Cherry Blossom Redux

A lot of couples and families ask me to shoot portraits during the springtime Cherry Blossom Festival in Washington. Having done this for years and years, I can tell you that it's one of the few overly-hyped tourist attractions to actually exceed expectations. The trees are so heavy with their delicate pink and white blossoms that one simply feels overwhelmed by the beauty of it all.

The logistics of getting to and from the Tidal Basin are another story. After 20 years I've learned that the only time one can successfully navigate the throngs of people--and dirth of parking spaces--is to be there at sunrise and out not much later.

This past spring I shot several couples down among the cherry trees whose weddings were in the distant future. And because of early blooming this year, I had to stack several appointments virtually on top of each other. The blossoms don't exactly wait for your schedule to mesh, and so it's important for all involved to very flexible.

As it happened, I ended up shooting two couples side by side one very early morning. Literally. Not wanting to wasted the golden sunrise, I would shoot one couple for a few minutes and then quickly "swap in" the other couple. It seemed crazy but we all laughed and the pictures were beautiful.

Part of the fun of that morning was that both couples had time to chat about their respective weddings, in between spurts of Matt yelling "Quick, quick! The light is Amazing!" and it quickly dawned on all of us that their dates were actually a day apart. Paul and Deena were getting married at the Museum of Women in the Arts on Sunday, July 15 and Julie and Chris a day earlier at Woodend.

I thought about that fun cherry blossom morning last week as I photographed Deena and Paul and Julie and Chris's wedding, back to back. Though completely different--Deena and Paul's affair was decidely Egyptian in flavor, with a belly dancer leading a procession of guests and fezzes for the men, while Julie and Chris had a gorgeous day to stroll around the grounds of the Audobon Society and eat crabcakes--both weddings, as I've now come to expect, were ultimatley shaped by high levels of romance and low levels of stress.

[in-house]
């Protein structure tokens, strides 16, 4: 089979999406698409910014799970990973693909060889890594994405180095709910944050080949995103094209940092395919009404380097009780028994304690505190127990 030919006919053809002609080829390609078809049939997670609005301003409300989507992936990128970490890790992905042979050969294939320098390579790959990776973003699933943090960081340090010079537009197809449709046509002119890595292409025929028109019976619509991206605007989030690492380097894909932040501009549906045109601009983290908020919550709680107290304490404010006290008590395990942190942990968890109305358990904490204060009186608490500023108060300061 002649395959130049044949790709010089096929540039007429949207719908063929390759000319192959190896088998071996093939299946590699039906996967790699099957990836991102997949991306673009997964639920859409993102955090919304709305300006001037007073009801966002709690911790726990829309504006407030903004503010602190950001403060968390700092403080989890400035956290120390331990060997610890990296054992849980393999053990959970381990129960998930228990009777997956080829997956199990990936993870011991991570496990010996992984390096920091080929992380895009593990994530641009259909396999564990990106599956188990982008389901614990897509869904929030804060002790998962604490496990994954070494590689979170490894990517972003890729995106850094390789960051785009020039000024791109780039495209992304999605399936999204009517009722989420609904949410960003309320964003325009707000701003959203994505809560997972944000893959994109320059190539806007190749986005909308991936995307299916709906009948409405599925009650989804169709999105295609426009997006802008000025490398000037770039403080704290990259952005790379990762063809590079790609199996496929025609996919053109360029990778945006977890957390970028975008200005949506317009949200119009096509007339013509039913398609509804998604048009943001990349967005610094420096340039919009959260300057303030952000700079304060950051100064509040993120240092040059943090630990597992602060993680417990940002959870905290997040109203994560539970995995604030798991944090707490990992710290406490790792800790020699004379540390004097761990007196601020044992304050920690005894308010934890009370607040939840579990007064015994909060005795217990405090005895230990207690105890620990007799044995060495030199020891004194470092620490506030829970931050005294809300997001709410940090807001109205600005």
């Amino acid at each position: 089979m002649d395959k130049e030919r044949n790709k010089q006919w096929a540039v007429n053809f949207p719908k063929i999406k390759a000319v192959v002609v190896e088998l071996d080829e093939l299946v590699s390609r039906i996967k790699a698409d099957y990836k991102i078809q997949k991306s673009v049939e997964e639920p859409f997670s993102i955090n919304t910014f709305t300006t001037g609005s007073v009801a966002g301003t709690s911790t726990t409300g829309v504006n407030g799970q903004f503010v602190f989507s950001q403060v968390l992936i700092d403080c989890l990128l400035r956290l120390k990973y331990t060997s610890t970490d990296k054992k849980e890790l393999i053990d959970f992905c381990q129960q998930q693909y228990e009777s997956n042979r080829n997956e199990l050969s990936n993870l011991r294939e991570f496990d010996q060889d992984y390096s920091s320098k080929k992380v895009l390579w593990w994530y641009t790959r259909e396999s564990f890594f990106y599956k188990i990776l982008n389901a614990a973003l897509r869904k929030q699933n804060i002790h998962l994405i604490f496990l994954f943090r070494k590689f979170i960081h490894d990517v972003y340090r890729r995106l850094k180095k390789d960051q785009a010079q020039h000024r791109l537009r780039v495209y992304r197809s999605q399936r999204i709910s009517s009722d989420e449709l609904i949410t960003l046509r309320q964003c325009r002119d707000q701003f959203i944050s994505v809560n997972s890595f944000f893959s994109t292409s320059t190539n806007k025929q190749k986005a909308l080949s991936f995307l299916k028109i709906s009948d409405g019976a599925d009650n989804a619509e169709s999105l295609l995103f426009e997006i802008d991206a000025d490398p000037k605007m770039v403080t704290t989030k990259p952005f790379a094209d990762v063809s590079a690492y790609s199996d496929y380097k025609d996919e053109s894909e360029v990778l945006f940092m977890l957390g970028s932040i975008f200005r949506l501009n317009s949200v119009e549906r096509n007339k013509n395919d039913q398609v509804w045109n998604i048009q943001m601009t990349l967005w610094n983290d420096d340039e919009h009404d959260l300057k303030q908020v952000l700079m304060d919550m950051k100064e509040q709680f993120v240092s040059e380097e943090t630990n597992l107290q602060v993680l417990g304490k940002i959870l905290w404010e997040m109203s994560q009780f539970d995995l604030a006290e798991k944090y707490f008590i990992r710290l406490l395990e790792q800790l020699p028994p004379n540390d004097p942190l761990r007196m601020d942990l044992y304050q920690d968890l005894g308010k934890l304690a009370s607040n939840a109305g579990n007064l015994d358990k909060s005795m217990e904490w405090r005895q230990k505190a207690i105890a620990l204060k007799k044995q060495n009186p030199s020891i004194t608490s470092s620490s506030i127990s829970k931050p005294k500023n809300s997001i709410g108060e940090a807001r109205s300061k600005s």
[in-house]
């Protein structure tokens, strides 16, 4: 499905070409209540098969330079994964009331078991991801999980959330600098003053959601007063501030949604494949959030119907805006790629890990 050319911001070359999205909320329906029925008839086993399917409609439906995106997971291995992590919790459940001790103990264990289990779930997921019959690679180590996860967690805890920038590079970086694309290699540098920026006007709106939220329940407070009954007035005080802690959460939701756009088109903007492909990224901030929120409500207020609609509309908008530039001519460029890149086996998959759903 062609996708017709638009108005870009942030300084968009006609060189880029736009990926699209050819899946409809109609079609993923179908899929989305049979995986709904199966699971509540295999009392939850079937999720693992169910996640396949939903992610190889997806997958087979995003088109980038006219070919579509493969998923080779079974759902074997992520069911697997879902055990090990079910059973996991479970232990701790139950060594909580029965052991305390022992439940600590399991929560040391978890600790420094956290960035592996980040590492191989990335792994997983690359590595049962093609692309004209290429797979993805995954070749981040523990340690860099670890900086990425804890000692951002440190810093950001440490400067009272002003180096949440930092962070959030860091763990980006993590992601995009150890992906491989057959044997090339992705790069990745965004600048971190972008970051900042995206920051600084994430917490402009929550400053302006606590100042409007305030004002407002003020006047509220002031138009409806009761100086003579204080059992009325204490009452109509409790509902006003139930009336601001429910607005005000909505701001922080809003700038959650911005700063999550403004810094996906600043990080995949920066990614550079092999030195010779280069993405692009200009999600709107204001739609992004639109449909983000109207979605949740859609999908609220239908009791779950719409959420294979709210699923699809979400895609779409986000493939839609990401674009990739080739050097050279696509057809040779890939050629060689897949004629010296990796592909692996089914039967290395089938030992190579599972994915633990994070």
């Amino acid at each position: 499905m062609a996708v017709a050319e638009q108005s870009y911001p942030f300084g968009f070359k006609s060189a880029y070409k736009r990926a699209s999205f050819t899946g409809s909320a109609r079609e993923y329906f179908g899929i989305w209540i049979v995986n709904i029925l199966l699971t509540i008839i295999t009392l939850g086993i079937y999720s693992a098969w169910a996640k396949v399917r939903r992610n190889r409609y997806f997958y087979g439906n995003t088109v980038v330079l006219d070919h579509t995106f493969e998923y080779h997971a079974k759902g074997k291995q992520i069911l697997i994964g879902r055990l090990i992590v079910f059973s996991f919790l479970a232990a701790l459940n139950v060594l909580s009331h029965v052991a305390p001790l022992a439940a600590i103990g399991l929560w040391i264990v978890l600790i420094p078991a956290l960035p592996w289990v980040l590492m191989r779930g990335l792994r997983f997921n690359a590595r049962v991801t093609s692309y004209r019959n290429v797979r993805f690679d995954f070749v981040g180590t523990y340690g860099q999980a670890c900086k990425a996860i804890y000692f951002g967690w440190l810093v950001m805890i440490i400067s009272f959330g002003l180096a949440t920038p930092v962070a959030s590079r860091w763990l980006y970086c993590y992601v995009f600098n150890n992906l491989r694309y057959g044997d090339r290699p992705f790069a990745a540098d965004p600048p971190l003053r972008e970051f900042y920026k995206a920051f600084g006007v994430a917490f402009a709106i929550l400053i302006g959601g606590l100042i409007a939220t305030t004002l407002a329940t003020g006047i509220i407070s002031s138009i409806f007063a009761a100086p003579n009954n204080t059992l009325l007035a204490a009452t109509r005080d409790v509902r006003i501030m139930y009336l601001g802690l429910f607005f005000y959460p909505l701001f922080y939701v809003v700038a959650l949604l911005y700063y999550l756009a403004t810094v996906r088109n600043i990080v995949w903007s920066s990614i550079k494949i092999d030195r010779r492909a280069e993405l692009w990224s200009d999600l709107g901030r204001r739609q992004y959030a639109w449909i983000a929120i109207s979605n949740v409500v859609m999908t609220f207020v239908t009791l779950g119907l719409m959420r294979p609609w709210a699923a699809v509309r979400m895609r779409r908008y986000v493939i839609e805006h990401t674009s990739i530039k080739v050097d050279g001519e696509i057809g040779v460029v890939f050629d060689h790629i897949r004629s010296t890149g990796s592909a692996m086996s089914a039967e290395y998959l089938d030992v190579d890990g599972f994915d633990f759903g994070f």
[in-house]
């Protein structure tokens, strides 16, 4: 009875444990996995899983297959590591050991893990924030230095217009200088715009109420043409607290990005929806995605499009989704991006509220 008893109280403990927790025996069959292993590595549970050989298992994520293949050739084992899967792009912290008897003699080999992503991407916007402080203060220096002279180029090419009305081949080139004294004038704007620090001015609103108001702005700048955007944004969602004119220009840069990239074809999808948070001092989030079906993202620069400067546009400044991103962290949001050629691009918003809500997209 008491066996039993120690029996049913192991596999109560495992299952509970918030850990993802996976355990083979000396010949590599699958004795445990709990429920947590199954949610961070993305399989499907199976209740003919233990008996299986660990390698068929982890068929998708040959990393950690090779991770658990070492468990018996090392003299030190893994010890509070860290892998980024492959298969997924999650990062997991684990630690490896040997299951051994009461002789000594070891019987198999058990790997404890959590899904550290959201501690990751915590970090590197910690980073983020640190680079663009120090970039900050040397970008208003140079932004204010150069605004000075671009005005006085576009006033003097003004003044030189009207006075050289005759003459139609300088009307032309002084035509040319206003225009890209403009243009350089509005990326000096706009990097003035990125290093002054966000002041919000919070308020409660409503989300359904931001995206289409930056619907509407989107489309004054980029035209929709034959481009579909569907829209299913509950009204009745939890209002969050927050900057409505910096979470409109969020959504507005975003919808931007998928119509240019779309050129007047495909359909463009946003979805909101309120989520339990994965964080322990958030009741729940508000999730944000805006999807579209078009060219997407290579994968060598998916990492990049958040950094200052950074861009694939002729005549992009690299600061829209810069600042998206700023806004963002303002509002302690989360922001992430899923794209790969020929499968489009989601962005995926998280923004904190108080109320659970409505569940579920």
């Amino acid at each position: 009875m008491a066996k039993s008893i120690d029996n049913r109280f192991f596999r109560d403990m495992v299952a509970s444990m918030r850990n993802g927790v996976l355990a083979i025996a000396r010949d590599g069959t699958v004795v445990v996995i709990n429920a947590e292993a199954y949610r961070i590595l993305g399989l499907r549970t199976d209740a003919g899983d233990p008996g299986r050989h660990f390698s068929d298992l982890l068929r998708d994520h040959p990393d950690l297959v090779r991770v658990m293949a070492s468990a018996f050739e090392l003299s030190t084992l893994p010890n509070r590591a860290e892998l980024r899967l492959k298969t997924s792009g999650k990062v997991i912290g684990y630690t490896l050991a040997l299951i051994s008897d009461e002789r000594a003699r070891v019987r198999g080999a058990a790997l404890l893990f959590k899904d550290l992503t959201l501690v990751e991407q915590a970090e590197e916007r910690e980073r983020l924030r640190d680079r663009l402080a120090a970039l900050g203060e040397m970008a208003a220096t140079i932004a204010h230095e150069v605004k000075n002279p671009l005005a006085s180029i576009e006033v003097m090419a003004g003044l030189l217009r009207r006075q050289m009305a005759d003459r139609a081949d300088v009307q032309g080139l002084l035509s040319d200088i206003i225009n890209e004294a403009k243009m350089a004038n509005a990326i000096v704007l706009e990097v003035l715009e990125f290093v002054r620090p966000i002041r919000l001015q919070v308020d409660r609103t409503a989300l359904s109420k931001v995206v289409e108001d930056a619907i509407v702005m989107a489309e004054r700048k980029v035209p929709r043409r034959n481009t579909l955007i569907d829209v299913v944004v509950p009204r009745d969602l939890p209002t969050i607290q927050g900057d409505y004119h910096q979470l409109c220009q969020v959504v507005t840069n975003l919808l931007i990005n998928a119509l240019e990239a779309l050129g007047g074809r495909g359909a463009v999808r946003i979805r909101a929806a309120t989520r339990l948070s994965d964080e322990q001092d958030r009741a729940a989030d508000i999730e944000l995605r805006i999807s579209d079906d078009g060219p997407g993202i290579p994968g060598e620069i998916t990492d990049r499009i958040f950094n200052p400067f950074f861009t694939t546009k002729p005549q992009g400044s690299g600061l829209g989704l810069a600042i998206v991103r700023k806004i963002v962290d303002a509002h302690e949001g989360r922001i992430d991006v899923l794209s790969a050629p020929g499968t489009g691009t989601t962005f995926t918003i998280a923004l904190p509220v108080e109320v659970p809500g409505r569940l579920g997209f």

It seems so simple, doesn't it? High levels of romance and low levels of stress. Needless to say, of course, it's not a recipe that is always followed at weddings. At their core weddings are a celebration of the love that two people share. Why anyone would want to clutter that up with overly-ambitious timetables, family in-fighting and other miscellaneous tension ("I can't believe so-and-so was ten minutes late to the hair appointment!"), I don't know.

Julie and Chris and Deena and Paul got it, that's for sure. Their weddings were perfect celebrations, each one a reflection of their own families and values. We all laughed as one of Paul's colleagues at the IMF talked about his obsessive love of Wagner. (I'm a huge opera lover, though Wagner has admittedly been a struggle for me. I'll stick with Vissi d'arte from Tosca.) Apparently Paul will travel anywhere in the world for a good Ring cycle, and everyone wished Deena good luck trying to keep up. At Chris and Julie's wedding at Woodend, little flower girls giggled as they played hide and seek among the huge and ancient trees. Julie was so calm the morning of her wedding that she was eager to listen to my advice about the south of France, where she's now honeymooning. Other brides might have been too stressed out to be able to focus on the splendor of Aix en Provence.

Anyway, I have to go pack my gear for a quick trip to New Orleans tomorrow for a corporate shoot about smoke-free restaurants. New Orleans is a great city, but it's no fun by yourself for one day. I'd much rather be with Julie and Chris, as they explore Les Baux de Provence or sit at one of the trillion cafes in Aix, or with Deena and Paul, as they go from Tokyo to Bali and more.

Not sure if you can get good Wagner in Bali.



p.s. Don't forget: for a good laugh, click on the sound file in the post below for a Grammy winning Springsteen duet. It might take ten seconds to laod, as it's a big file. An as always, double-click photos for better viewing.


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